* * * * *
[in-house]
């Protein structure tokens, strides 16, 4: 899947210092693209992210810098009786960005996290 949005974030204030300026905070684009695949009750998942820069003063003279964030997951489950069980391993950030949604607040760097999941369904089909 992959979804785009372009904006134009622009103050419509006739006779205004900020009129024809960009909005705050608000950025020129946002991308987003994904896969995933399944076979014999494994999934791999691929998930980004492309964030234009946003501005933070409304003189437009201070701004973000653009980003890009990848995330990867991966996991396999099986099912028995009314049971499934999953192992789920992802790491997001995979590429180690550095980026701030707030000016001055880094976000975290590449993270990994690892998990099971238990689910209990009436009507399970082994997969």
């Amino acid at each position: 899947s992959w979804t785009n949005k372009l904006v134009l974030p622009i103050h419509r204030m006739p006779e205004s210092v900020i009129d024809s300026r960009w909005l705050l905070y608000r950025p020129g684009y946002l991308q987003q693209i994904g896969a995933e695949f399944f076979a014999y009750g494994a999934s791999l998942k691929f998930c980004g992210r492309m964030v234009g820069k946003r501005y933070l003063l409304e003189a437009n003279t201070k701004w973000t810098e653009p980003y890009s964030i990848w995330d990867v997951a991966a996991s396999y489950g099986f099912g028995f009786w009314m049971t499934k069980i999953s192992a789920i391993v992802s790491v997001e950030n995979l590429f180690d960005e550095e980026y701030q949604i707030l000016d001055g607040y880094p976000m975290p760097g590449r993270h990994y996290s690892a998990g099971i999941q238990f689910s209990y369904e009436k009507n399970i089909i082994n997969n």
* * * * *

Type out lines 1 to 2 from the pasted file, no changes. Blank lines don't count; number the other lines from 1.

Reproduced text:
[in-house]
């Protein structure tokens, strides 16, 4: 899947210092693209992210810098009786960005996290 949005974030204030300026905070684009695949009750998942820069003063003279964030997951489950069980391993950030949604607040760097999941369904089909 992959979804785009372009904006134009622009103050419509006739006779205004900020009129024809960009909005705050608000950025020129946002991308987003994904896969995933399944076979014999494994999934791999691929998930980004492309964030234009946003501005933070409304003189437009201070701004973000653009980003890009990848995330990867991966996991396999099986099912028995009314049971499934999953192992789920992802790491997001995979590429180690550095980026701030707030000016001055880094976000975290590449993270990994690892998990099971238990689910209990009436009507399970082994997969």